An Accidental Lifesaver (cont.)

During the surgery, the half of the thyroid where the nodule resides is removed, and a pathologist is on standby to confirm or deny if it is thyroid cancer. If it is, then the other half of the thyroid is removed. If not, the other half of the thyroid is left alone.

Ken opted for surgery. Ken chose the surgeon who had inserted tubes in his son's ears to stop his chronic ear infections 13 years ago. Ken also felt comfortable with the surgeon because when they met, the surgeon showed him information and pictures straight from!

By the time Ken underwent the surgery, the thyroid nodule had grown to roughly the size of a walnut. The pathologist confirmed that it indeed was thyroid cancer, so Ken's entire thyroid was removed.

"The scary thing with having surgery on your thyroid is that they're cutting open right where all your vocal cords are, and they make you sign all this paperwork that X, Y, and Z can happen," Ken said.

After the surgery, Ken was weaned off his medication because it would interfere with the radiation therapy he needed to ensure all the cancer was eradicated. His radiation therapy consisted of one megadose of radioactive iodine followed by 3 days of isolation.

After the radiation treatment, he was able to begin his thyroid hormone replacement with Synthroid again, although it took a few weeks to take effect. Without it in his system, Ken's speech and movement slowed significantly, which made his work as a designer extremely difficult. So, in addition to the Synthroid, Ken was prescribed liothyronine sodium (Cytomel), which was to work quicker and stronger than the Synthroid in getting his hormone levels back to normal. However, Ken was soon taken off the Cytomel because his hands and feet started peeling as a side effect from the drug.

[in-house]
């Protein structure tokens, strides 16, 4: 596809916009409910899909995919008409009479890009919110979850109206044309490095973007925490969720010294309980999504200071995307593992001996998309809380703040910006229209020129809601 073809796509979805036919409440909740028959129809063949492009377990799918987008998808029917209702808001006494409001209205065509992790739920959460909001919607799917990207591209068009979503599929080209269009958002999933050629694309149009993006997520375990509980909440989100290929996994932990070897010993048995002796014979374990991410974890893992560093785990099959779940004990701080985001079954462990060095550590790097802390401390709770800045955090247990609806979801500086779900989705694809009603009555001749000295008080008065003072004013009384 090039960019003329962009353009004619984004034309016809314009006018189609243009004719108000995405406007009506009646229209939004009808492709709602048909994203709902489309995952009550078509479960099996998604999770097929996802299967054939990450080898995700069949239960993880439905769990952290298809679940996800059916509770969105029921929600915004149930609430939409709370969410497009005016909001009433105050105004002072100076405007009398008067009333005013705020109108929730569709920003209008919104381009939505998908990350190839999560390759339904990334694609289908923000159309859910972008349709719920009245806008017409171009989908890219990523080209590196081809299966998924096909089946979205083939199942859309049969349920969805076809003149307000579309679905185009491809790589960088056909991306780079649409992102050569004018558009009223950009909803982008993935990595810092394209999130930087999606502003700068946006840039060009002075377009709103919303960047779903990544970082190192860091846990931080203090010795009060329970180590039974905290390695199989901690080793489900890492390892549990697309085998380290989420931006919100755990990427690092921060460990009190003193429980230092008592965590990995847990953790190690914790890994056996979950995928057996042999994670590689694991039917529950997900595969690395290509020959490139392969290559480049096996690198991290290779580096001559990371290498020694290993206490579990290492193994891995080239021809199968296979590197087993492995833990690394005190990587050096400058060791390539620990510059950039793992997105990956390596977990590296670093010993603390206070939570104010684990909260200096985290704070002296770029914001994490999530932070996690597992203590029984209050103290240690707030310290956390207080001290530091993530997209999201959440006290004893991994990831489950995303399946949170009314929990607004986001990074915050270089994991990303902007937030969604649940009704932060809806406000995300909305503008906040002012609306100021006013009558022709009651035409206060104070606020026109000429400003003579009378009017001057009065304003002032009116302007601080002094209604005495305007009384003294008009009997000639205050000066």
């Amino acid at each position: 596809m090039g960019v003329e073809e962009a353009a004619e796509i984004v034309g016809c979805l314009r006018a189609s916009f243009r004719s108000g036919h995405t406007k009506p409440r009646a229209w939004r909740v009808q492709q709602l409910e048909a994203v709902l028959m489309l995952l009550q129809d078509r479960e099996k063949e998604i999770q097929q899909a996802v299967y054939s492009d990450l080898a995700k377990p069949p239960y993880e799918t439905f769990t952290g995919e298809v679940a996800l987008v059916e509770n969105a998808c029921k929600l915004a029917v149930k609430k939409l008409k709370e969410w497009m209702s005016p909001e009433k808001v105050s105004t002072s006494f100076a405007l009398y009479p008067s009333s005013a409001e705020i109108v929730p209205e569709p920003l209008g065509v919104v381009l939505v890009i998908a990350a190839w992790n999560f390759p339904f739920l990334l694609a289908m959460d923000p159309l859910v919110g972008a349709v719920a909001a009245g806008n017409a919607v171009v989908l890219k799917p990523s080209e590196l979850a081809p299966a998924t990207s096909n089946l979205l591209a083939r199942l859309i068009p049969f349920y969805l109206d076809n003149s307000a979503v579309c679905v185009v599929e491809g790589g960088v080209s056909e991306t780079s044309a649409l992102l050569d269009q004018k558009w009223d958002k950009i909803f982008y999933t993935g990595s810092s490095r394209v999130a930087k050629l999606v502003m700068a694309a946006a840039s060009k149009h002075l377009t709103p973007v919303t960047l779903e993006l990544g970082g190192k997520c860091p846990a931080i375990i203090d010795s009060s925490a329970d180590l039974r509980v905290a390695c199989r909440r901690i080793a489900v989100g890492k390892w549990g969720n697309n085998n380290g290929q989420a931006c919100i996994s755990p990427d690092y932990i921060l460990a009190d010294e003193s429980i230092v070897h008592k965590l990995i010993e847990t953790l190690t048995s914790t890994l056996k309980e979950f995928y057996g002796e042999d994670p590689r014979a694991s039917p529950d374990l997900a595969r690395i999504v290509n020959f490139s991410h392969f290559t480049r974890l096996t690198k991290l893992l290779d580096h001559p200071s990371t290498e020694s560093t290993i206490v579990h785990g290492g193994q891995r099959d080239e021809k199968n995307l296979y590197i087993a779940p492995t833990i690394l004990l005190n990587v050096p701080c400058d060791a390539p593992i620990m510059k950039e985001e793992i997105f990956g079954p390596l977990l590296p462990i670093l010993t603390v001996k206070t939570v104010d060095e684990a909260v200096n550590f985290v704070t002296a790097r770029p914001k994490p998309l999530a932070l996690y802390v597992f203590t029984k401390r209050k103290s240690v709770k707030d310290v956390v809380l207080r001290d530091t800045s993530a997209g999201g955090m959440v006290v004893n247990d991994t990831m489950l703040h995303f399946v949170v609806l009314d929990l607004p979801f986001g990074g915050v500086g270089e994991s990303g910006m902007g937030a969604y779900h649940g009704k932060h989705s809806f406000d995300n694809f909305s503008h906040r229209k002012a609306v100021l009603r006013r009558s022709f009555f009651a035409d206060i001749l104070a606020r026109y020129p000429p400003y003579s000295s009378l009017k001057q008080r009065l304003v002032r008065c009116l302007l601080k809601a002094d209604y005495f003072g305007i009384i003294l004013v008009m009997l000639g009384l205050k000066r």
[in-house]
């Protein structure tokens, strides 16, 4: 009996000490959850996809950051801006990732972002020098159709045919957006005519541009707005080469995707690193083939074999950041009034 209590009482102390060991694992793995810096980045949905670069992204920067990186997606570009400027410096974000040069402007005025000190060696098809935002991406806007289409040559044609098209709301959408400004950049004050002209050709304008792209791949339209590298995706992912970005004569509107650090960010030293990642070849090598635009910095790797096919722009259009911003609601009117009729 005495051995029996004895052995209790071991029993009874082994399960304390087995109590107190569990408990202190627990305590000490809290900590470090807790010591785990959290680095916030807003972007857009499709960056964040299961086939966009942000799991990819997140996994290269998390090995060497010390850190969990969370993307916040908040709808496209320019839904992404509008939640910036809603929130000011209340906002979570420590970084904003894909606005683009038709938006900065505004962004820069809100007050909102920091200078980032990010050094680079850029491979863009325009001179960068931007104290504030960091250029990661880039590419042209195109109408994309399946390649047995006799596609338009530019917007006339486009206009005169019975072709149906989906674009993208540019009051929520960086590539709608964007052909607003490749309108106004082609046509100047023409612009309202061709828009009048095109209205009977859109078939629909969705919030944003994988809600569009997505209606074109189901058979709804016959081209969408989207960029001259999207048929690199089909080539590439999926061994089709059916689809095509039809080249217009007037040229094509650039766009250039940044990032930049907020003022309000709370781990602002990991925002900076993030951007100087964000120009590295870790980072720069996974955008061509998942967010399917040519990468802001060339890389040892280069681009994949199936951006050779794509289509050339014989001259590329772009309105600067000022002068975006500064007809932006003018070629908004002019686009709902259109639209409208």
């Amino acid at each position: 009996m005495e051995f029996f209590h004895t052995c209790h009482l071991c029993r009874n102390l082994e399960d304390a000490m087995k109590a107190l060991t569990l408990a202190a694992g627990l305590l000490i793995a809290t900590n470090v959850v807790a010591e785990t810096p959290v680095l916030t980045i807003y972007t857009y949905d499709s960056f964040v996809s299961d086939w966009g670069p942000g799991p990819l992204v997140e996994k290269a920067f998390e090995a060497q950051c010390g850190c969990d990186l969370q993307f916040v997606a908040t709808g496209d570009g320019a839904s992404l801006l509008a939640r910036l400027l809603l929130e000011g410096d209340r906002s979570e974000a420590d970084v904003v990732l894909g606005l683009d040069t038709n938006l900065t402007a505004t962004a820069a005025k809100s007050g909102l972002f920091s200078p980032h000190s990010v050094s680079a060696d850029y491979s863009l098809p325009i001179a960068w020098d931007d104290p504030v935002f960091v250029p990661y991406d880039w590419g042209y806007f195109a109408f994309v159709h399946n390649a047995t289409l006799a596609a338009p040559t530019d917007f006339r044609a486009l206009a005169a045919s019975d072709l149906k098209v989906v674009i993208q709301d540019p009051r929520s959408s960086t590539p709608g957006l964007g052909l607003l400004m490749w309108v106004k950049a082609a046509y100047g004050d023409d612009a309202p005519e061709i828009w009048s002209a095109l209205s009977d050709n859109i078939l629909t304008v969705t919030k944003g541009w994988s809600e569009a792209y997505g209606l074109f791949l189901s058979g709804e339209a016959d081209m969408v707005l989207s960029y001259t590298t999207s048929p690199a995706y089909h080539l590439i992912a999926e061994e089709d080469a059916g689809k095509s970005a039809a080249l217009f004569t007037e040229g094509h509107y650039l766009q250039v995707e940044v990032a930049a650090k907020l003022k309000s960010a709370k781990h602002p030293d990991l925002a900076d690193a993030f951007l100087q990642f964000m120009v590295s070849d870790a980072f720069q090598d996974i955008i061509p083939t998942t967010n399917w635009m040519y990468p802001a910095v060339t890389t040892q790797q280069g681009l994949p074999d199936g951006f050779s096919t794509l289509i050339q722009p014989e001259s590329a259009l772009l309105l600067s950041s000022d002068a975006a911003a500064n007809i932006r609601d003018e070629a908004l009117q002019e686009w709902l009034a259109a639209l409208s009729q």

Today, 48-year-old Ken is cancer-free and on Synthroid for life. His hormone levels are right on target and he regularly gets his blood checked for this. Once a year, he has a nuclear scan to make sure he's still cancer-free.

Ken has lost weight and is back to surfing, running, and keeping up with his two teenage kids.

"I think mentally, for me, dropping the extra 35 to 40 pounds was a big boost," Ken said. "The fact that you're able to lose the weight: It helps stimulate everything else; it kind of puts you back on the right track, at least it did for me."

In just a few years, Ken conquered cancer and is back to normal. He said he feels fortunate, especially when so many others with his condition are still struggling with their medication, weight, or both.

"I definitely have a new perspective on life. When you have a scare like that, things like, I want to go here, do that, see this...I'm taking the steps now to do those things. For example, I've always wanted to go to Australia, and so I just recently booked the trip," Ken said. "Traveling for me has always been kind of shelved, but why wait? Why put it off? If it's something you truly want to do, do it. Because you know, 2 years from now, you may not be around!"

Ken Brown,* thyroid cancer patient, Orange County, California.

* The patient's name has been changed to protect his privacy.

Last Editorial Review: 9/4/2012